“I wonder when, ‘Britain’s Got Talent,’ is back? I venture.

   “In the autumn, I think. Why don’t you just record what I asked for?” says the Beloved.

     Saved by my almost legendary speed of thought, I ask; “What time did you say it was on?”

   She takes back the Radio Times and looks through it again. After a time interval of about three minutes, I begin to see a shaft of light break through the dark clouds of my tattered reputation.

   I’m safe – she’s forgotten as well.

 

A letter from Ro

I am definitely falling by the wayside with this blog,so I will confess at this point that I have started writing a new novel and am currently obsessed with it. I don’t get a lot of time to write with our many commitments, so every time I have a few minutes I am bashing away at it. It is at a mere 10,000 words a the minute, so way to go. But Ro sent me this today and I thought one or two other people might be amused, and he has agreed to stand in on the blog for me for now.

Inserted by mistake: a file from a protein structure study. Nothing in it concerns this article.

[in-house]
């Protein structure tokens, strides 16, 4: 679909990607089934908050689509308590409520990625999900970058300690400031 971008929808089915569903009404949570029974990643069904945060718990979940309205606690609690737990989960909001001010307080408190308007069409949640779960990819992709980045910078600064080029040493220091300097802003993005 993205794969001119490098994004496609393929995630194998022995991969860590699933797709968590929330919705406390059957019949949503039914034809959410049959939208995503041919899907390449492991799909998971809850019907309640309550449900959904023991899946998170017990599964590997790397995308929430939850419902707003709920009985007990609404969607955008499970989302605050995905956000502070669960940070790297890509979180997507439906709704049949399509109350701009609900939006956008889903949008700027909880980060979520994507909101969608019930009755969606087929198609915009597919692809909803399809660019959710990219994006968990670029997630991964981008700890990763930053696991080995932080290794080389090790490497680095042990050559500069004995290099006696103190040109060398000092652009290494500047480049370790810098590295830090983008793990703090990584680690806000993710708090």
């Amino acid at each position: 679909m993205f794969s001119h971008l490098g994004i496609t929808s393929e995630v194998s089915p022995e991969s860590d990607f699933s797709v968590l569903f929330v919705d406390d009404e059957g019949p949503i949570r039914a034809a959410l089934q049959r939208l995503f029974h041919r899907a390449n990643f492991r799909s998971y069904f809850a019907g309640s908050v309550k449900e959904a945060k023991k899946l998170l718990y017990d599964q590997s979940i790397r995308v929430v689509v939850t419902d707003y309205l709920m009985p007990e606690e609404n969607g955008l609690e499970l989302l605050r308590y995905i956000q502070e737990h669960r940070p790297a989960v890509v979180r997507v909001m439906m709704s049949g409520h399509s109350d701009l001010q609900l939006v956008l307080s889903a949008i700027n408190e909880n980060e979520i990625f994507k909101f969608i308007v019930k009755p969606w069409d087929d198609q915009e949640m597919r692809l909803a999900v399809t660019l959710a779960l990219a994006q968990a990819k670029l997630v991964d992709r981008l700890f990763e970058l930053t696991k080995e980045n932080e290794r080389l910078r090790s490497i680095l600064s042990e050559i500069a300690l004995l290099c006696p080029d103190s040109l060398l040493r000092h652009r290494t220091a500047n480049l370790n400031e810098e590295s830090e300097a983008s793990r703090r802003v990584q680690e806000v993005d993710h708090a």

Dear Chuka Umunna,

I am not one of your constituents, but a long term member of the Labour Party who, like you, is very concerned about its future. I do not see Jeremy Corbett as the new messiah; I think he may be just ‘a very naughty boy,’ who probably means well but is terminally naive.

   The point is that he has about as much chance of winning the next general election, as a one legged tap dancer has of winning, ‘Britain’s got Talent.’ Where was J.C. when the Tories left an open goal after the resignation of I.D.S.?  Probably busy turning water into wine somewhere.

    With the total exposure of our beloved Chancellor’s ‘Bash the Poor Some More,’ policy the Labour Party ought to be leading the call for Osborne’s resignation. After all, his only economic and financial qualification is that most of his friends own banks.

   Everyone understands that you dropped out of the leadership contest to protect your family against media intrusion, but would they not concede that England, not to mention the Labour Party, needs you?

   So come on, Chuka, step up to the plate and, at very least, show our leader how to lead. 

Yours sincerely,

Ro Gardner.

 

Serendipitty and Sherlock!